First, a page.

Tick transmitted infections generally involve multiple pathogens [31,32]. In a study conducted in the Aegean region, 8 of 10 dogs that were naturally infected with Hepatozoon canis were found to also exhibit coexisting E. canis, A. platys, and A. phagocytophilum infections [33]. In this study, mixed infections of A. platys and E. canis were observed.

Canine babesiosis caused by B. canis is commonly observed in central Europe and Russia. Its distribution has expanded towards the north in recent years, and it is reported in Norway and Holland [3]. Babesia canis is transmitted by Dermacentor reticulatus, and the distribution area of the parasite is directly related to the presence of this tick species [2]. Although B. gibsoni has been observed in dogs in Turkey [24], neither babesiosis associated with B. canis nor the existence of D. reticulatus was reported in Turkey until 2013, when both the parasite and its vector were reported in 3 dogs in the East Anatolian region of Turkey [25]. In the present study, B. canis was observed in one of the blood samples collected from this region. These findings demonstrate that B. canis and D. reticulatus have formed a permanent population, at least in the eastern part of Turkey.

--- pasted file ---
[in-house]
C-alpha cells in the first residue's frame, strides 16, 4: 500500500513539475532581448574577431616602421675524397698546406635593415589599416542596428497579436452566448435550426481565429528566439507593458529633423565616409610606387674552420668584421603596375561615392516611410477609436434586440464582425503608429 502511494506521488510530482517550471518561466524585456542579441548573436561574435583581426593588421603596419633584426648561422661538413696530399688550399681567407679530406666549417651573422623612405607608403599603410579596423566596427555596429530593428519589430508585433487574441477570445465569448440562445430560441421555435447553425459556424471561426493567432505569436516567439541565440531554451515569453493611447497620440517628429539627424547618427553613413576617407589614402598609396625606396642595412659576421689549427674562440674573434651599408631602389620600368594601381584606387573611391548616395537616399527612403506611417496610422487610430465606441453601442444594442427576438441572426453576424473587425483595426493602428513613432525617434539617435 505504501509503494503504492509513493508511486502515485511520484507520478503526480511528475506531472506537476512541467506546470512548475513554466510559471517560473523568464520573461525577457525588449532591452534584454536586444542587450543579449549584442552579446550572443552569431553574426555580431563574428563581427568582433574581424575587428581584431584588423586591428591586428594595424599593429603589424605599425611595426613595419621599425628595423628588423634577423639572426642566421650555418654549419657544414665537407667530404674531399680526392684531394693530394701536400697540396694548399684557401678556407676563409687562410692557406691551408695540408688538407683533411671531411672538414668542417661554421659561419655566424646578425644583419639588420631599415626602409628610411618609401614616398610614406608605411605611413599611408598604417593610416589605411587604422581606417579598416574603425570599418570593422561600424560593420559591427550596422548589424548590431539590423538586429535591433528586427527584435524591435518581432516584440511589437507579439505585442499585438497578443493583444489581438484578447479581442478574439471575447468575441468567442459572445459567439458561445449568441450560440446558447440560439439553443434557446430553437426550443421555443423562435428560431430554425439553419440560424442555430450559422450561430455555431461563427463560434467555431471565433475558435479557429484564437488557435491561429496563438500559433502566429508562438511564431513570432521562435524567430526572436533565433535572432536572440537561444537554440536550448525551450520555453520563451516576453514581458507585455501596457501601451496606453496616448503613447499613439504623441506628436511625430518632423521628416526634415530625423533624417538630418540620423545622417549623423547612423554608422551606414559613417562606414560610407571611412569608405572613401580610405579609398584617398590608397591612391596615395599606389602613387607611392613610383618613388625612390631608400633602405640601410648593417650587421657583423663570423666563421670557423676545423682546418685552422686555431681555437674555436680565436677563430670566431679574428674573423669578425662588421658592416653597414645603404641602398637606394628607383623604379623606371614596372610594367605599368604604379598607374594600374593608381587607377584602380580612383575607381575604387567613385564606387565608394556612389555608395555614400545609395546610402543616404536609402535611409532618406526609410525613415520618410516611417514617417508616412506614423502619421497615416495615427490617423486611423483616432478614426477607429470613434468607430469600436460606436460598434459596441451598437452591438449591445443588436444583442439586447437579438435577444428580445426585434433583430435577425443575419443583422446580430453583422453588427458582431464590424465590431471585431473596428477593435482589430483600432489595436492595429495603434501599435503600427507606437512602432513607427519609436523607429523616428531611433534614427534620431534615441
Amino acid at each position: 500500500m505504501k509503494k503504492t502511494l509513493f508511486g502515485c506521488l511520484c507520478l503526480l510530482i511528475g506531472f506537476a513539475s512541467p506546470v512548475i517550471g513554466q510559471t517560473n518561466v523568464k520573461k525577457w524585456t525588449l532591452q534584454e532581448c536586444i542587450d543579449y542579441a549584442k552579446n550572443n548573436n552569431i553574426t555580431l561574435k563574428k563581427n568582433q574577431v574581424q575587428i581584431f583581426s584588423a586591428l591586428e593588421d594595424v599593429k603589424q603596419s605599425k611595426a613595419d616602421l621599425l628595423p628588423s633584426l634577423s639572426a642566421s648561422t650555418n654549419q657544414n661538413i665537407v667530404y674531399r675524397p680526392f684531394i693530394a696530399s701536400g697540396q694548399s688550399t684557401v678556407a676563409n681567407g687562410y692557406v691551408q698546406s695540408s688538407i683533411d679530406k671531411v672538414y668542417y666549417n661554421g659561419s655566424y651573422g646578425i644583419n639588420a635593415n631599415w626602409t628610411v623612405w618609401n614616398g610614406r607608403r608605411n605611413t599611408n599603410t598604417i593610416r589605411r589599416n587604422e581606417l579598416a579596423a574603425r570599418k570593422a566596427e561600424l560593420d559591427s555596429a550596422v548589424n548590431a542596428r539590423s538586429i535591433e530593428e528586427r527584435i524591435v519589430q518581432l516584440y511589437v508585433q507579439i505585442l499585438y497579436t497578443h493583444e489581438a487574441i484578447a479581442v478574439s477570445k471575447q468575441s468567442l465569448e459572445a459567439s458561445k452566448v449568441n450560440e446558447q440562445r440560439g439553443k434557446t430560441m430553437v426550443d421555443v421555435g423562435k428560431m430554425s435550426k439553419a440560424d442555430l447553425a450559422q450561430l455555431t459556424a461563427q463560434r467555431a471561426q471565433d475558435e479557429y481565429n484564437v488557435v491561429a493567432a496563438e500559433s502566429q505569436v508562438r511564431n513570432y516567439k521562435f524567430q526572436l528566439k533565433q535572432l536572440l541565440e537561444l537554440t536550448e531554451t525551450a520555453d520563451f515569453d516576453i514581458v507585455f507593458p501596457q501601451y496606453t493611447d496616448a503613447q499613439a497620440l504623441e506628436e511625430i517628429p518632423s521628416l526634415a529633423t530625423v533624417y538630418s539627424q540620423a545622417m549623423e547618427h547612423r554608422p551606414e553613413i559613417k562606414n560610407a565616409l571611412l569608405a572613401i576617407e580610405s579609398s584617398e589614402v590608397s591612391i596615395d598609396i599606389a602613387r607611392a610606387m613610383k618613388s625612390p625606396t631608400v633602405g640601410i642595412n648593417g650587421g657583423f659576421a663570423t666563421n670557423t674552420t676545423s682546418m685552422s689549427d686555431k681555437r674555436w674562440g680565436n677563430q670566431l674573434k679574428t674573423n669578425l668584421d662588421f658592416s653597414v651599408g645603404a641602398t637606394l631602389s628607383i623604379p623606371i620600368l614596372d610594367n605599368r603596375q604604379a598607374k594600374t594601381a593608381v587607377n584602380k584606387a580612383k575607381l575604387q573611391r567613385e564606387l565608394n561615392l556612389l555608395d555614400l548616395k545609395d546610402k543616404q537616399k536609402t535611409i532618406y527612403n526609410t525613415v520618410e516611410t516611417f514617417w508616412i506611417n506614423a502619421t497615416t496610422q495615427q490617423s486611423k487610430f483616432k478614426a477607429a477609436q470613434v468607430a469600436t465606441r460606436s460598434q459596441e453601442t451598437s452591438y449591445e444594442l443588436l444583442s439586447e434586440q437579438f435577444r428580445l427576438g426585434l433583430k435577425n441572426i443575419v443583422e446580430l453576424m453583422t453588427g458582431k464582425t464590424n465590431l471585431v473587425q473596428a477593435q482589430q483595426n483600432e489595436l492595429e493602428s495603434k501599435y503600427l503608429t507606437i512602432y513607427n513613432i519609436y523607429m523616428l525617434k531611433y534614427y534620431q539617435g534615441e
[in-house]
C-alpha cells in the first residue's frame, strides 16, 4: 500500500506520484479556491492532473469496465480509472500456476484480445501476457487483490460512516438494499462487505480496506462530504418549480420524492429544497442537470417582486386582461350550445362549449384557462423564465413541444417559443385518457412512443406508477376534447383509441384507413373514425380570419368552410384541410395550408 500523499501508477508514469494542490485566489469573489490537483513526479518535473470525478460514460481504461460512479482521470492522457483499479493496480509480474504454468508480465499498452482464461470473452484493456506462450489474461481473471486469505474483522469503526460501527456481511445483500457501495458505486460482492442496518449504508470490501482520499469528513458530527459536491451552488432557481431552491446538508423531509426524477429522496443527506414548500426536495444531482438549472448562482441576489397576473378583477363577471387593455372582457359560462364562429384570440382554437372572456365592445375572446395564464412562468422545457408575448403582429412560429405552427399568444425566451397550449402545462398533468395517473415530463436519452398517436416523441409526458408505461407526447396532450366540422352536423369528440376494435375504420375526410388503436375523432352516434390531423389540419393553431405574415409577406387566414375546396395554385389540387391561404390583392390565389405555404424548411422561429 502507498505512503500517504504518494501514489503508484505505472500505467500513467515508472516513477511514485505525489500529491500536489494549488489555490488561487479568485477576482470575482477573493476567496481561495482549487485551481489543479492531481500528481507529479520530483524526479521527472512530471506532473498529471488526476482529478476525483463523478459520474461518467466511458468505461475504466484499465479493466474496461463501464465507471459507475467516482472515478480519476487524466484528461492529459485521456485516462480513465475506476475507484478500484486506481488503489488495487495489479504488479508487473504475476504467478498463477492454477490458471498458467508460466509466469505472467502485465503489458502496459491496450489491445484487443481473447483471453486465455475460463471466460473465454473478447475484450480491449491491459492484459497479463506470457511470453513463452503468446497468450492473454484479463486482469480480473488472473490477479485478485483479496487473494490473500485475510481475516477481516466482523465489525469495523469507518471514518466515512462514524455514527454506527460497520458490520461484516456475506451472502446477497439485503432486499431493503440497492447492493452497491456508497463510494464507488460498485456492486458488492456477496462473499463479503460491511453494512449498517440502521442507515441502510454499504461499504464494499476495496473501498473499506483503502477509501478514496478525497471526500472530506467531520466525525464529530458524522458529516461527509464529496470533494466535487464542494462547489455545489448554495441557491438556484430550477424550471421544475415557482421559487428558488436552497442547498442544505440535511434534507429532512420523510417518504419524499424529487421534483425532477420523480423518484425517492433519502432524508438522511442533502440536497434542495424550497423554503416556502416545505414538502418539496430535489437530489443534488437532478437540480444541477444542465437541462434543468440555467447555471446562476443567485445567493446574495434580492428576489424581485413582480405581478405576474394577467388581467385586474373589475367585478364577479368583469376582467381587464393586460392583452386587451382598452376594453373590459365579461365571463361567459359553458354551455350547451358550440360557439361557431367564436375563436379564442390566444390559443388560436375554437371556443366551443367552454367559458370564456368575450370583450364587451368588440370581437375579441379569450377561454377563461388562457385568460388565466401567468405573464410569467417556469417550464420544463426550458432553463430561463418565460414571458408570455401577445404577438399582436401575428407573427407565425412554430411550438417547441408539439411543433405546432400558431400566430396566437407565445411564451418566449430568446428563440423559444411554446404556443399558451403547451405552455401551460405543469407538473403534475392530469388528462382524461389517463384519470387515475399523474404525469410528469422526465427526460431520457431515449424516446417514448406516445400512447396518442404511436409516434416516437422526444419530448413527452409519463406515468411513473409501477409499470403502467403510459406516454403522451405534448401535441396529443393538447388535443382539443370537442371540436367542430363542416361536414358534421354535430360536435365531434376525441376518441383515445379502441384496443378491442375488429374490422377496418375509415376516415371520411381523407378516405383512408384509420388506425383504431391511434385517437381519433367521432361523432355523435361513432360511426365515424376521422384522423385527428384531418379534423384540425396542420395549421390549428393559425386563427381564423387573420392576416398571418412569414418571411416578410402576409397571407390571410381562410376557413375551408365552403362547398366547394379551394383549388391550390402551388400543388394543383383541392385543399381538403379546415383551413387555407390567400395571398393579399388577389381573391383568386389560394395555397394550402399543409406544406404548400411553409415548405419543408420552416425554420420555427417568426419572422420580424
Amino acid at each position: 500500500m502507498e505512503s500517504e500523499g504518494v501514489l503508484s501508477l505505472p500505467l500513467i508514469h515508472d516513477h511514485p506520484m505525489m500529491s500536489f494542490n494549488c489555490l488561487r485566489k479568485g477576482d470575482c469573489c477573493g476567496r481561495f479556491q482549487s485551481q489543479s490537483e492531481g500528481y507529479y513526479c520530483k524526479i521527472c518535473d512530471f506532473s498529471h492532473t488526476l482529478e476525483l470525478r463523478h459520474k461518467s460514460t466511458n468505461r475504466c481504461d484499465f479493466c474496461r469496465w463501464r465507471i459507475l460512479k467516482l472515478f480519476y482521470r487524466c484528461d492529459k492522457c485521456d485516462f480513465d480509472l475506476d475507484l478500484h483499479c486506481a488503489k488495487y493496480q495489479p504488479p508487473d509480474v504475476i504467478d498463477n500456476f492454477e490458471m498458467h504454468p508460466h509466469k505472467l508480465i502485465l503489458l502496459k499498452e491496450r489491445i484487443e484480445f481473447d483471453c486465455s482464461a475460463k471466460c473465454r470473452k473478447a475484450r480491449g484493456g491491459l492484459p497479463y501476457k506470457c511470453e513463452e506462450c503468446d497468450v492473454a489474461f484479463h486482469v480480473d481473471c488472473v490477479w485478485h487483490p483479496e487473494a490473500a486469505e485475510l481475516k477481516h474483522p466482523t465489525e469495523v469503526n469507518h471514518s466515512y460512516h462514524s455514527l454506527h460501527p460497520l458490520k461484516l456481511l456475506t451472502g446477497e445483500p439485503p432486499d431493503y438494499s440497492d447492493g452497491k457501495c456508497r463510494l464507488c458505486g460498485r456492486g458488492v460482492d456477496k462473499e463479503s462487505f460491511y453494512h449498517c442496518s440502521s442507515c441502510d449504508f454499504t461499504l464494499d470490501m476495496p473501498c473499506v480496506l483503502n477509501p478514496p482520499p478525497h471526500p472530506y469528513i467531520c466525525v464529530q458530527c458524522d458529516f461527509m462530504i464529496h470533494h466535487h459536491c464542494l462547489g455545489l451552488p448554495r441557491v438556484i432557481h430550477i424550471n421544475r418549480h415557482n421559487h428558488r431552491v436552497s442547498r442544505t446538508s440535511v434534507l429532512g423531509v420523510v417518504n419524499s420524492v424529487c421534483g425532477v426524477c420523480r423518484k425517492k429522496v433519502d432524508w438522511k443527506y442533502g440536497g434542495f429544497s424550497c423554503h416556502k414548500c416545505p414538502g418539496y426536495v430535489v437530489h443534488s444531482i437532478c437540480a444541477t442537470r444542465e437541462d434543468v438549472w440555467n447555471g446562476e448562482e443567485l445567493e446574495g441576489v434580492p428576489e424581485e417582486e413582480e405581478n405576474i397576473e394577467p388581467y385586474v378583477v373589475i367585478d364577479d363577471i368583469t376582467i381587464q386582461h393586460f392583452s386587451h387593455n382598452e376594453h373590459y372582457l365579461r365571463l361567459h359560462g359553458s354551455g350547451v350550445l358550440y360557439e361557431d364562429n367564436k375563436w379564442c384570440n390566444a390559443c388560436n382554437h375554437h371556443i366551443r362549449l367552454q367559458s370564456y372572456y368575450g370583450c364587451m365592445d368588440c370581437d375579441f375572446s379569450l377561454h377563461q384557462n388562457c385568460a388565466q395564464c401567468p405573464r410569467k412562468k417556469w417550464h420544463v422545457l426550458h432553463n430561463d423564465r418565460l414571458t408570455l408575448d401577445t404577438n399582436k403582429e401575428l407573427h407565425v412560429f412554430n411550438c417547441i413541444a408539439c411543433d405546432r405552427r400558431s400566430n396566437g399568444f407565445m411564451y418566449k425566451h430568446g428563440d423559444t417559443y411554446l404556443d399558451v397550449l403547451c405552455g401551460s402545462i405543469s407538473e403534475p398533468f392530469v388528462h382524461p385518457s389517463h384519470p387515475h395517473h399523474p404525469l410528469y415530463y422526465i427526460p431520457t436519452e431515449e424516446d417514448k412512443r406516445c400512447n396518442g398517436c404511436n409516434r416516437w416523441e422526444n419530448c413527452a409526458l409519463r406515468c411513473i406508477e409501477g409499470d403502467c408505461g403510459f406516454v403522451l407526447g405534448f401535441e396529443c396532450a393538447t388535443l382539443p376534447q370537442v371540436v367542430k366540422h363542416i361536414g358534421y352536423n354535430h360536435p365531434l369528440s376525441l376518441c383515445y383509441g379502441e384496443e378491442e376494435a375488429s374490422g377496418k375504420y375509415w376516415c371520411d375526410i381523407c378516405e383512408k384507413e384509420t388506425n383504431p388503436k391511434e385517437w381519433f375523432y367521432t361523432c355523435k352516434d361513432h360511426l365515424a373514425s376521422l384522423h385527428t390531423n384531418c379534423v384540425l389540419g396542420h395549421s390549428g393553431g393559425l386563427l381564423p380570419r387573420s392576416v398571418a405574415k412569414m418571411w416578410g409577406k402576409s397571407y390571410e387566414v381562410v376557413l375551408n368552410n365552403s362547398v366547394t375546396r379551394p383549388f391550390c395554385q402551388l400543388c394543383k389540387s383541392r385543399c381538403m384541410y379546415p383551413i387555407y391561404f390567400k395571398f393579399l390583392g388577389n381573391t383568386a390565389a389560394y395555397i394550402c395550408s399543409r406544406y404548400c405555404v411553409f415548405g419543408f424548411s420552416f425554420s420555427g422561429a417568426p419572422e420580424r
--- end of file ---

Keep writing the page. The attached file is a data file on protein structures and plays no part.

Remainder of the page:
Tropical theileriosis caused by T. annulata is a widespread disease of cattle in Turkey [34,35]. This protozoon is transmitted by Hyalomma ticks. In this study, T. annulata was detected in a single dog. The finding is not surprising, as previous works have reported some piroplasm species in mammals other than their specific hosts [36-40]. Moreover, the infection by T. annulata has been previously reported in dogs from Iran [41].